Chapter 3: Part III: Things That My Mind Told Me When I Was Depressed


  1. That things were way worse than they actually were.
  2. All of my faults as an individual were insurmountable.
  3. This feeling would never pass and I would never be happy again.
  4. I was undeserving of anything in my life that was good.
  5. I deserved to feel this way.
  6. I should deal with this on my own.
  7. I was worthless.
  8. I was inadequate.
  9. Death would be a welcome release from this feeling. *
  10. Whatever my mind was telling me was the truth.



*for some reason, not everyone gets this thought. Some people can get into the greatest depths of depression and never consider taking their own life. Others can get milder depression and instantly turn to thoughts of suicide. A biological predisposition?

3 thoughts on “Chapter 3: Part III: Things That My Mind Told Me When I Was Depressed”

  1. These posts are both hard and inspiring to read. Hard because even though I feel better, I still remember that inability to look forward to things in the future or happily engage in the present and I feel a small lingering feeling of “what if.” I don’t want to be there again. Inspiring because you have made me feel less “medicated” if that makes sense- that if someone as “balanced” as you always appear to me has walked the road, then it really isn’t me or something wrong with me…. it’s my brain and the serotonin issues. Truly.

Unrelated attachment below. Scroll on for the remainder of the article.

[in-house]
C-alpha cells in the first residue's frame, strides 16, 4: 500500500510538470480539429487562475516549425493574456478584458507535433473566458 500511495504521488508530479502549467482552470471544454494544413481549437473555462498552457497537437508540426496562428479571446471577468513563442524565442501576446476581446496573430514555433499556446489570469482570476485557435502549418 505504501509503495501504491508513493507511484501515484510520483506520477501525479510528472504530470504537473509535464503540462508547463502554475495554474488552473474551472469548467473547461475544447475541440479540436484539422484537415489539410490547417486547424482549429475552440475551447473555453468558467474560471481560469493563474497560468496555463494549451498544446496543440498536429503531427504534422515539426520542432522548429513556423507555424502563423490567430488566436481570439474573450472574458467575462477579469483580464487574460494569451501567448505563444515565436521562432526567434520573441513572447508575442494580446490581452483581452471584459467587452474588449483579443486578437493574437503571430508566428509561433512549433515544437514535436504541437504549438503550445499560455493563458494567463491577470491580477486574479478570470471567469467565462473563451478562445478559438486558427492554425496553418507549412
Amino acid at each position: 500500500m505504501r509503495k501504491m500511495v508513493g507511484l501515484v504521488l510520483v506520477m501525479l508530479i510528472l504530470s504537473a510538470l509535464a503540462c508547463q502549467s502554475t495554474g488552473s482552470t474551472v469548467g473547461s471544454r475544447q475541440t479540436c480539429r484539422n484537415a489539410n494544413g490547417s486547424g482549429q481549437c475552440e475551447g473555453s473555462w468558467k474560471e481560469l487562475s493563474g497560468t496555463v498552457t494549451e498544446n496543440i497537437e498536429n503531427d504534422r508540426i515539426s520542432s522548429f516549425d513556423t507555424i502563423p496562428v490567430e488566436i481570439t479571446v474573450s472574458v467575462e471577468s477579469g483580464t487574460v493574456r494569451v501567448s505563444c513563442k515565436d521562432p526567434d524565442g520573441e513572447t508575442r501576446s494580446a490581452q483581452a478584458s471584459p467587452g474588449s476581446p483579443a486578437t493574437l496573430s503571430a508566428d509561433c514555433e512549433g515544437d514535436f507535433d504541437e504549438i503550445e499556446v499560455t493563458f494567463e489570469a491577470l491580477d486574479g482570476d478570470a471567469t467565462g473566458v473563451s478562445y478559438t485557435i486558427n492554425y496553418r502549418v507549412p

Mental illness doesn’t discriminate and it took me a long time to accept that.


  2. Is it biological to think of ending ones life or does it go along with the other negative thoughts of depression… as in some people have some thoughts based on their make up or experiences? I suppose that is part biological. Does it become a possible way of stopping the pain because the person keeps saying it over and over in their head much like the other thoughts that appear and cannot be stopped. Why do some people self harm and others turn to non prescribed medication or alcohol to ease the pain? They are all coping mechanisms that are effective at the time but so dangerous too. Is it possible that it is like trying to get rid of a migraine? You will do anything to get rid of the pain. When one medication doesn’t work take another and then another until finally something works (but thankfully none of the medications were too much or a lethal combination). What do some people think they should end their lives to end the pain of depression and others feel they deserve to live with it?

    Why are there so few answers for an illness that affects so many people and generates so much money for the drug companies that make the medications that help people with depression….oh. Duh.

    Liked by 1 person

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